The biggest barriers thwarting Australian businesses’ digital transformation efforts are a lack of change management capabilities, inadequate collaboration between IT and business lines, lack of skills and a risk adverse culture, according to an Infosys survey.
While those reported barriers were common across most regions in the global survey, the lack of digital skills appears to be very much an Australian issue.
The survey of 103 senior managers working at large companies in Australia, found the skills gap to be biting harder than ever before, with 42 per cent of respondents citing the issue in November last year compared with six per cent in March.
“We know that the digital skills gap is a major issue for Australian businesses. It’s been discussed as a challenge for many years and there has been no significant progress,” said Infosys A/NZ vice president Ashok Mysore.
“This is a critical barrier to acceleration and if you review the report, the digital skills shortage doesn’t make the top five barriers in other geographies,” he added.
Firms frequently report that the lack of skilled technology workers has become a barrier to growth. The situation may get worse before it gets better, a report from NBN and the Regional Australia Institute, forecast that half of all Australian workers will be in roles requiring high-level programming by 2030.
An Australian Computer Society report last year stated that Australia will need to fill a further 100,000 technology jobs on top of the 100,000 roles already forecast in the next five years.
Infosys ranks the ‘digital maturity’ of businesses in different regions based on their progress across 22 initiatives from DevOps and IoT to 3D Printing and drones.
The report gave Australia a Digital Maturity Index score of 53. The global average score was 57, leaving Australia second bottom (above China) in the seven regions surveyed.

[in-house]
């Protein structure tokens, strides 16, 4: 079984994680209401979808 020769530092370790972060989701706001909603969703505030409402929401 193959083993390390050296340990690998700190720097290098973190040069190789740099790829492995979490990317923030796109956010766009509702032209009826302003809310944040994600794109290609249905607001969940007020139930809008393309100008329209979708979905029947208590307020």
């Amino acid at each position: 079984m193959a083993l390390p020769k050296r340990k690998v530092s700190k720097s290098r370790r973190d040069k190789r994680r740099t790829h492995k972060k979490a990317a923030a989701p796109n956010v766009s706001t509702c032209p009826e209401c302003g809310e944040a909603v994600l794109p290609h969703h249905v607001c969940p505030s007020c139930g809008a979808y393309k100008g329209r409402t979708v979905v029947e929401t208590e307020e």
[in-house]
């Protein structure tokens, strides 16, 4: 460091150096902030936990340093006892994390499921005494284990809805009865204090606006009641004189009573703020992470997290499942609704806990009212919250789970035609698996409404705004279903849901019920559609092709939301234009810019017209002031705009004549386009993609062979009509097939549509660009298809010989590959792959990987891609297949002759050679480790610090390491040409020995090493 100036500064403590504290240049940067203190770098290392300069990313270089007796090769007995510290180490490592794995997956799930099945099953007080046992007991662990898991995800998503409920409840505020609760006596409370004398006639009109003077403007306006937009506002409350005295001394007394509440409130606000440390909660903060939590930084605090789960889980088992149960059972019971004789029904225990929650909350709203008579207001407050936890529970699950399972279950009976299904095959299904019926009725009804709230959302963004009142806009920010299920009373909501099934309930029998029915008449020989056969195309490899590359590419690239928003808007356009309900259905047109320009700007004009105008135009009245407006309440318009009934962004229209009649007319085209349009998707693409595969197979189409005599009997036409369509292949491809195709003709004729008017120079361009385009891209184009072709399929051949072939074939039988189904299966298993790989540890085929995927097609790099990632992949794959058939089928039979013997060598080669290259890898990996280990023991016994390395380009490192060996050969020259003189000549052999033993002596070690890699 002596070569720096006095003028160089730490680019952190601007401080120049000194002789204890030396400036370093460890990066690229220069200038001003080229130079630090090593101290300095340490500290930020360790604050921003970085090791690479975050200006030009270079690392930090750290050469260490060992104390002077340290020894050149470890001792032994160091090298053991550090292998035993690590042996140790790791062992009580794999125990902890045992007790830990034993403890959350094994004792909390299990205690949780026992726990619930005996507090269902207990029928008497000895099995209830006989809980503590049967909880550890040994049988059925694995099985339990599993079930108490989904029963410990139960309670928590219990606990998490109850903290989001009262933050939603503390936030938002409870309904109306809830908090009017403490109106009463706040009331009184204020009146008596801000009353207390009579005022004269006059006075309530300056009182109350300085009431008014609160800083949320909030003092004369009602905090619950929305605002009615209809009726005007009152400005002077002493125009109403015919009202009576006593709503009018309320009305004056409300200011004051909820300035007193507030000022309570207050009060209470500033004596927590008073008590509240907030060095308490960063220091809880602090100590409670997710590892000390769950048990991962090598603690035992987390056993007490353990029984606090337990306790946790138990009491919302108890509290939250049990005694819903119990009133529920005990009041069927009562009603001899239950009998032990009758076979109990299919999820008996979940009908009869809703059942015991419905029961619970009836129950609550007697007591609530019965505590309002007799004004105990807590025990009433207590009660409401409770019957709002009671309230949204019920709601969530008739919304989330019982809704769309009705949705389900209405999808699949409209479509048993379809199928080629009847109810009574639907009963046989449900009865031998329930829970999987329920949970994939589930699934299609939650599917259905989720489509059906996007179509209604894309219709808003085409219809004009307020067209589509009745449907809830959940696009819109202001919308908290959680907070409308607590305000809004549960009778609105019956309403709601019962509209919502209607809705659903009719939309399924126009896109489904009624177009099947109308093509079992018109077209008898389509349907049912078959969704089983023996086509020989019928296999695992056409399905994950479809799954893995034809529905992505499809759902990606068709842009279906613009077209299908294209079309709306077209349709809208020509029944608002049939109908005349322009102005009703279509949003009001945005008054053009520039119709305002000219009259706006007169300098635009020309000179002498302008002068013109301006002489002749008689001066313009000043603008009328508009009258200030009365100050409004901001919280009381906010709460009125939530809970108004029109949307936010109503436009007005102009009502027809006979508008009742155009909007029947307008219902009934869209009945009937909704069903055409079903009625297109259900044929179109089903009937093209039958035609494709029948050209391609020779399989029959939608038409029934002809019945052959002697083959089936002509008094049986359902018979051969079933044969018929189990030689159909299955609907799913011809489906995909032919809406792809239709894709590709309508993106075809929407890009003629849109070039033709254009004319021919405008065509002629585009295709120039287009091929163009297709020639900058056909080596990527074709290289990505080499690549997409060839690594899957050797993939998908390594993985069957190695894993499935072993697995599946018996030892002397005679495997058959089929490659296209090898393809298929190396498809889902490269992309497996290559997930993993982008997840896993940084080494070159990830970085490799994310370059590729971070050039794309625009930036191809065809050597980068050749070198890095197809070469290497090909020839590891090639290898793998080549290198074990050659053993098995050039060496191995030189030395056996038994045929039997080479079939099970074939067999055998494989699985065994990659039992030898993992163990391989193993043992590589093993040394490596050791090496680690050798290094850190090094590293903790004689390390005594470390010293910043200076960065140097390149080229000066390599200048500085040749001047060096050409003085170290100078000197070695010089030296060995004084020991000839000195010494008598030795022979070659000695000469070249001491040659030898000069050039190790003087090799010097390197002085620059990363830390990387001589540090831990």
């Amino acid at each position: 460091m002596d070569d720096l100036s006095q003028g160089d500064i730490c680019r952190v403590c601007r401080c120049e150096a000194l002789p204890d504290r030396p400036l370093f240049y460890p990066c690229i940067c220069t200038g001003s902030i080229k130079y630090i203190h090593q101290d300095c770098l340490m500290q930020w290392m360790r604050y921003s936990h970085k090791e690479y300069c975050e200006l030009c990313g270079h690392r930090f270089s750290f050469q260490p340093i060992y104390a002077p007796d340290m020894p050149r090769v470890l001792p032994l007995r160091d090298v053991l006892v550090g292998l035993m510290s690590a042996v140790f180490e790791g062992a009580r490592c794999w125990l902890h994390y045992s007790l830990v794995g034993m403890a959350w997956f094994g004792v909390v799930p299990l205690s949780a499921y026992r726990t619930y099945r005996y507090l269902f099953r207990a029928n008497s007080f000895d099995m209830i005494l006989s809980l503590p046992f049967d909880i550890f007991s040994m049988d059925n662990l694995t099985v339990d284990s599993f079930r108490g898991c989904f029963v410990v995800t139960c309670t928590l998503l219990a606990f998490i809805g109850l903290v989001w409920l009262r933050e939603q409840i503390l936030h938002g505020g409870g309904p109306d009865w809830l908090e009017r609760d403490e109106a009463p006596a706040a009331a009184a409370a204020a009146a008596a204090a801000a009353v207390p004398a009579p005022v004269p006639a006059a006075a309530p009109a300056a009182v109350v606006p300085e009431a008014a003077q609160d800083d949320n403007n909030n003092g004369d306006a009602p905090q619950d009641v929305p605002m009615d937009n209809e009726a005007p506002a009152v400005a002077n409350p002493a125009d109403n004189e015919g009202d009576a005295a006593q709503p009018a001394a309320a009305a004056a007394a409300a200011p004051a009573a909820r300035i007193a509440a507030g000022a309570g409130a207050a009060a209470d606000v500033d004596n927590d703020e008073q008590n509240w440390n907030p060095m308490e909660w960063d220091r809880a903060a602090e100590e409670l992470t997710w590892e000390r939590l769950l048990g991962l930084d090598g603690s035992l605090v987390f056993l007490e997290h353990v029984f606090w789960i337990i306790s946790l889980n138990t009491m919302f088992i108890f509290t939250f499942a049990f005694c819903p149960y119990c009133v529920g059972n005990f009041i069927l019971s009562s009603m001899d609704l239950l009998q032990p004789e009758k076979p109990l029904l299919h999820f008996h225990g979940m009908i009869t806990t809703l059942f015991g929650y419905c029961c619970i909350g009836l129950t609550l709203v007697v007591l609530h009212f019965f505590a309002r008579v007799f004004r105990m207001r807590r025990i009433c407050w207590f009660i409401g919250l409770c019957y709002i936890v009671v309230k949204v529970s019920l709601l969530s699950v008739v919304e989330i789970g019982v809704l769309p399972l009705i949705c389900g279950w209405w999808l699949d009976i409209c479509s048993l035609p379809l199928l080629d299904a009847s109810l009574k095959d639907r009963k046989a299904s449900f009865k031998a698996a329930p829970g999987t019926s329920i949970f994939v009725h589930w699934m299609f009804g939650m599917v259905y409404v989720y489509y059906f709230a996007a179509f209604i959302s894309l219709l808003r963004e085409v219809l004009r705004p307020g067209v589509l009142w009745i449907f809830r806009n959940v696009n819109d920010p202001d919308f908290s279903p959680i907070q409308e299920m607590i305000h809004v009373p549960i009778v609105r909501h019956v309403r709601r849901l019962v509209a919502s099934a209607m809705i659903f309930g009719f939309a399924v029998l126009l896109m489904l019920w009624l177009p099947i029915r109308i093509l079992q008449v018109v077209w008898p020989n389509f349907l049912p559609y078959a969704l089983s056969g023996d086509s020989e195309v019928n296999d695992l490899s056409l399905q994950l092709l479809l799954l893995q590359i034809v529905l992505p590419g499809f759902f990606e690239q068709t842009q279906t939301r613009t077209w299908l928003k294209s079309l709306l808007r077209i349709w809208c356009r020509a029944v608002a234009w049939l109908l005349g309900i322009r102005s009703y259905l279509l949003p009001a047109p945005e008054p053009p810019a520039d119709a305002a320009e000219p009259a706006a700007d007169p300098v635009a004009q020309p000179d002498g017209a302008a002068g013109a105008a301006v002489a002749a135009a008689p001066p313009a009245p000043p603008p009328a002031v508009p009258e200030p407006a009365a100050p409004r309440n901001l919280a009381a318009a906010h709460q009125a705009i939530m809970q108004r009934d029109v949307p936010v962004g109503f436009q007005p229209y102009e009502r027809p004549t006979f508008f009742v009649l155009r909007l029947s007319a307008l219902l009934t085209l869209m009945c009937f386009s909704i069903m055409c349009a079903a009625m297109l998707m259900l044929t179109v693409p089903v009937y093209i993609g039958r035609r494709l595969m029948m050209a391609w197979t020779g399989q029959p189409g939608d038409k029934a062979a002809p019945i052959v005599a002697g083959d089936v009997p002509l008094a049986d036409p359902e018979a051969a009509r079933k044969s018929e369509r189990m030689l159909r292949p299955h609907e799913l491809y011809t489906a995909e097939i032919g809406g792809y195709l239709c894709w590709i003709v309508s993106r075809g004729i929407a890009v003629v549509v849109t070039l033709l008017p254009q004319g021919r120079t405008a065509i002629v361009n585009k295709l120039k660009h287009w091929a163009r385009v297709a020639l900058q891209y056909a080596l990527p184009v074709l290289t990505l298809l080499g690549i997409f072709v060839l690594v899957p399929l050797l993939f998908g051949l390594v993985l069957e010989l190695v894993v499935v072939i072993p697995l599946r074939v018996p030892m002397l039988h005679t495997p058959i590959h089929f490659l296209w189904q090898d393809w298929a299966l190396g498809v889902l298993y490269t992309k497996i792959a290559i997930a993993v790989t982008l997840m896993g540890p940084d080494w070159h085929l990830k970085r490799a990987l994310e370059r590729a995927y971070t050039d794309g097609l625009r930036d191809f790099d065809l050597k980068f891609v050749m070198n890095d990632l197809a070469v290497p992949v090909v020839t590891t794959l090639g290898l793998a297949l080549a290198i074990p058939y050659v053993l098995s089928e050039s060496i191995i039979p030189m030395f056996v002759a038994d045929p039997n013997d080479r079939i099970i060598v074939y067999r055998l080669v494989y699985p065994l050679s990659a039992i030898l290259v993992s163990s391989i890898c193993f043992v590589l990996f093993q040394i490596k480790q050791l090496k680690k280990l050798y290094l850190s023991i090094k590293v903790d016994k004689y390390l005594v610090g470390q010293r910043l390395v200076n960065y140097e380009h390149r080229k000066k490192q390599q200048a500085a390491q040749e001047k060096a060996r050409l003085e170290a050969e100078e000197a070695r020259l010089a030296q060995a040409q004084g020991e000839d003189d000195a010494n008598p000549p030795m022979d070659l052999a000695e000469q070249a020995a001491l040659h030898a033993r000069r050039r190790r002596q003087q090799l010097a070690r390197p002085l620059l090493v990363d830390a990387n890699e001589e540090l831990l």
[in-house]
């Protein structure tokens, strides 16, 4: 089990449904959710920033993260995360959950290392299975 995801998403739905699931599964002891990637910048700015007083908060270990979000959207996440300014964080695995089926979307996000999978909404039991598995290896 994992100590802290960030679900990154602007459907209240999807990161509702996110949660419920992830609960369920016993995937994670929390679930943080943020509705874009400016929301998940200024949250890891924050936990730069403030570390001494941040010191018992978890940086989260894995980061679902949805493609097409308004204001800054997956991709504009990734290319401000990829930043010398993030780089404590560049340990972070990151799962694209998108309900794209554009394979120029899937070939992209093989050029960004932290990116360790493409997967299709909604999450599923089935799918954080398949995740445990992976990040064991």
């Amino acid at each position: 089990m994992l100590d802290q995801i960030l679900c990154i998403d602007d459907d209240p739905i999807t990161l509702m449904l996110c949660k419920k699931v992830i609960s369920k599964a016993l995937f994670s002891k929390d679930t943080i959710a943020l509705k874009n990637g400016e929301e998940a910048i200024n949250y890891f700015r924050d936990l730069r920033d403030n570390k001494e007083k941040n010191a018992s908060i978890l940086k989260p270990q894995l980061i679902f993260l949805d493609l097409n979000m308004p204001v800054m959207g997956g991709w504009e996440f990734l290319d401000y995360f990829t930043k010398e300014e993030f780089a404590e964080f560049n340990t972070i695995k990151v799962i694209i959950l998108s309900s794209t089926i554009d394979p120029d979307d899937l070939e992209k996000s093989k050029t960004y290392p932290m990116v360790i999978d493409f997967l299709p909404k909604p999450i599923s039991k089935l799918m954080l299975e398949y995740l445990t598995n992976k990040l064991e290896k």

“Although Australian companies are trailing our global counterparts, I’m thrilled to see that over a nine-month period there is an increase in digital maturity in the region,” Mysore said. "We’re seeing more and more organisations becoming more nimble and behaving more like digital natives.
"Digital transformation is a journey, the question is how can organisations move through it as fast and effectively as possible."
Based on their score, the Infosys report categorises businesses as either ‘watchers’, ‘explorers’ or, the most digitally mature, ‘visionaries’. The number of Australian businesses categorized as visionaries grew slightly from 17 per cent to 19 per cent between surveys.
“As watchers move to the explorer digital maturity phase, they need to establish an agile technical foundation. Secondly, they need to enhance digital skills and attract more design and technology talent, and thirdly they need to become more nimble so they innovate at the speed of agile development,” Mysore said.
“To mature to the visionary phase and behave more like digital natives, developing and implementing a comprehensive strategy for automation and AI to bolster human capabilities, rather than focusing purely on cost cutting, is imperative,” he added.
The survey also found that two-thirds of responding companies’ partner for their digital initiatives. Watchers were most likely to run initiatives entirely internally, whereas visionaries were more likely to let partners run and create initiatives on their behalf.
“Effective collaboration across partner ecosystems, extends their organisation and enables them to co-create and innovate with greater speed,” Mysore said.